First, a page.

There has been instances with victims pinned in the driver seat, where all the rescuers had to do is utilize the power seat to buy another 1 or 2 inches and free the victim. As soon as you physically severe that cable in two, that goes out the window.

    Get in the habit of taking 15 seconds to pull out your pliers and disconnect it rather than jumping right to cutting it, even for BS calls.
    RangerJake72 and Matt_Lato like this.

  8. #8
    Forum Member

    Join Date
    Mar 2003
    Location
    Wilmington, Vt.
    Posts
    62

    Default

    We are taught both ways. But, as BrooklynBravest stated, we push "disconnecting" if at all possible. There didn't used to be so many electrically operated items on older cars. Now, it's very common to find multidirectional electric seats, electric positioning pedals, electric positioning steering wheels, and of course, electric door locks. Take the time to see if cutting the cables will either help or hinder you.

  9. #9
    Forum Member

    Join Date
    Nov 2013
    Posts
    6

    Default

    Quote Originally Posted by Griskard View Post
    So basically its just nonsense being spouted by someone who didn't know what they were talking about, followed by a significant number of people repeating it because the first guy seemed to know what he was talking about? So sick of that being a problem haha.

    Ah yes, one of the biggest problems in our line of work is those persistent myths, misunderstandings and untruths that people spread and repeat without having a solid understanding of the subject.

    In regards to your question, it is important to understand the reasoning for isolating power to the vehicle.
    We do so to prevent the sparking of electrical components that may cause a fire and also to reduce the risk of an accidental airbag deployment.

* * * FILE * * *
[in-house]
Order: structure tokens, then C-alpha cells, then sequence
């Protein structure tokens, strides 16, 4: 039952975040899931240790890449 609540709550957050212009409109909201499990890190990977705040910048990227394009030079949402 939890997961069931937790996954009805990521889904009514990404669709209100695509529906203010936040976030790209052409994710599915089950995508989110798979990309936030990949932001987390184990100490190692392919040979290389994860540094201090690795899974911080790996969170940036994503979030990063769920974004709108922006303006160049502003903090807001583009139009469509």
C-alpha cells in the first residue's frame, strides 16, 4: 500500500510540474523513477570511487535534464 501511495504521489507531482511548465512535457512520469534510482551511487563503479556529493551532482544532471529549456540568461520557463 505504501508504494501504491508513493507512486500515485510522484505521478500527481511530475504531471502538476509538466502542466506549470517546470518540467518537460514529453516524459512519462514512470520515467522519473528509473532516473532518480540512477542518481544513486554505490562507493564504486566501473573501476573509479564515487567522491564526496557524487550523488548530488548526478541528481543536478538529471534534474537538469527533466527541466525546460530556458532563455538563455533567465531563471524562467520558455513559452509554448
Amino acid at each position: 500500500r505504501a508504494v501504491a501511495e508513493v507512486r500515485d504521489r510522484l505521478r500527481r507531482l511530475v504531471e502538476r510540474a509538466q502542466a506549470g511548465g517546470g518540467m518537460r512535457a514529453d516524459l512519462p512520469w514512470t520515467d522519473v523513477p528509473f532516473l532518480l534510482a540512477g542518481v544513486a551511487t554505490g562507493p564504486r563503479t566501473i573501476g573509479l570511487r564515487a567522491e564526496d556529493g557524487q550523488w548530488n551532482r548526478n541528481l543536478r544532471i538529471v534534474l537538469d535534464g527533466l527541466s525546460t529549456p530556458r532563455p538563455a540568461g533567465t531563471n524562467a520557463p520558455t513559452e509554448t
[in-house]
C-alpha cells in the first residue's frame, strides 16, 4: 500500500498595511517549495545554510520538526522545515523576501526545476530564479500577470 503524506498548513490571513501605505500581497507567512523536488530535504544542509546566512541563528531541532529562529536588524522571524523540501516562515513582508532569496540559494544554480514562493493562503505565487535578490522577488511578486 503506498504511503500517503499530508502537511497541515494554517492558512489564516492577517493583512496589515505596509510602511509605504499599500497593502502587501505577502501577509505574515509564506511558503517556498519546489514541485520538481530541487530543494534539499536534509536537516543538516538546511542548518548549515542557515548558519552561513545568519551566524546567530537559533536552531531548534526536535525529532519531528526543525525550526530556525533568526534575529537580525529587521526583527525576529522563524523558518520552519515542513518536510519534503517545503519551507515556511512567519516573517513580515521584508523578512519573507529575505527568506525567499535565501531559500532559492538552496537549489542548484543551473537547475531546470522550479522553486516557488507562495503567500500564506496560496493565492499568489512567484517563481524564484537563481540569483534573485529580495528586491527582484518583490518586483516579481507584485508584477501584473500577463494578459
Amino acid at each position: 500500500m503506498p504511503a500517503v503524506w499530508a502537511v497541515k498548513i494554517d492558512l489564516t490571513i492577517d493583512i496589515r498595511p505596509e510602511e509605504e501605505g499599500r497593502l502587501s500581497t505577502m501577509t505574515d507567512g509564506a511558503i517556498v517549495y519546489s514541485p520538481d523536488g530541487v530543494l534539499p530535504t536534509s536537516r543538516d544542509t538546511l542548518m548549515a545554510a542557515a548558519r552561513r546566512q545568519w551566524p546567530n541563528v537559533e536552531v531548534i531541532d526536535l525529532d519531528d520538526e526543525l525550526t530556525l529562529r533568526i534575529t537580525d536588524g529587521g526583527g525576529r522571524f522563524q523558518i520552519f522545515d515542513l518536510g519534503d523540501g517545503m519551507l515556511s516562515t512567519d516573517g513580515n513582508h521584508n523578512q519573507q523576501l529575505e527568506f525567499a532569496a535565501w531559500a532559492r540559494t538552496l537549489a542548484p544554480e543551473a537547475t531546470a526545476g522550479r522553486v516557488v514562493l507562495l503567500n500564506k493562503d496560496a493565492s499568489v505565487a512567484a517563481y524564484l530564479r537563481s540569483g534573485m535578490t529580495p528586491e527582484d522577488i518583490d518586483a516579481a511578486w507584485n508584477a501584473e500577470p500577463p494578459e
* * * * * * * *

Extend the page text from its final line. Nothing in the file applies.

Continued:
We can start the proccess of de-energising the SRS system during our initial contact with the vehicle by switching off the ignition. No iginition = no power to SRS computer. However a common cause of accidental airbag activation during a rescue is when a live wire is shorted to the SRS system.
    An example of this is the widely seen video of a firefighter in Ohio who was struck by an accidental airbag deployment. In that case the battery was not disconnected and which displacing the dash from the centre console the tip of the spreaders penetrated the SRS computer and the other tip contacted a positive wire resulting in a short to the SRS computer triggering the deployment.
    So it makes sense that the ideal senario is to initially switch the ignition off and then disconnect the battery which removes power from all circuits and prevents a connection or wire from another circuit connecting with the SRS system (the computer or wires connecting to the airbags).

    The reason someone may say that the battery on modern cars should not be disconnected is most likely due to the increased use of power seats and accessories in newer cars rather than the possibility of accidently activating an airbag (or else you would run the risk of this every time you replaced the battery in your own car!)
    We can work around this by a) identifying power seats first and moving them into a better position before disconnecting the battery or b) as alluded to by others above, avoid cutting the wires and disconnect the battery connections with pliers or a shifter so they can be reconnected if required later.

    Obviously there are going to be times where disconnecting the battery is not practical or possible ie. vehicle on roof or battery located under occupied passenger seat.
    No big deal, we take care in tool placement, expose the trim before cutting and maintain safety distances (all of which we already should be doing).

    I hope this helps. In the meantime stay safe and think critically.
    From a fellow aussie, cheers.
    Matt_Lato likes this.

Thread Information

Users Browsing this Thread

There are currently 1 users browsing this thread. (0 members and 1 guests)

Similar Threads

  1. Cutting the battery. Not as important?
    By GPM1230 in forum University of Extrication
    Replies: 30
    Last Post: 11-15-2009, 01:17 PM
  2. Cutting the Battery in an Overturned Vehicle
    By 224FFEMT in forum University of Extrication
    Replies: 5
    Last Post: 01-29-2006, 04:54 PM
  3. Removing battery power?
    By arhaney in forum University of Extrication
    Replies: 16
    Last Post: 11-14-2004, 07:22 PM
  4. Will Cutting Cables Deploy Airbags?
    By rmoore in forum University of Extrication
    Replies: 4
    Last Post: 02-05-2004, 10:15 PM
  5. Cutting out deployed airbags
    By jsdobson in forum University of Extrication
    Replies: 5
    Last Post: 09-07-2001, 10:41 PM

Posting Permissions

  • You may not post new threads
  • You may not post replies
  • You may not post attachments
  • You may not edit your posts

Log in

Click here to log in or register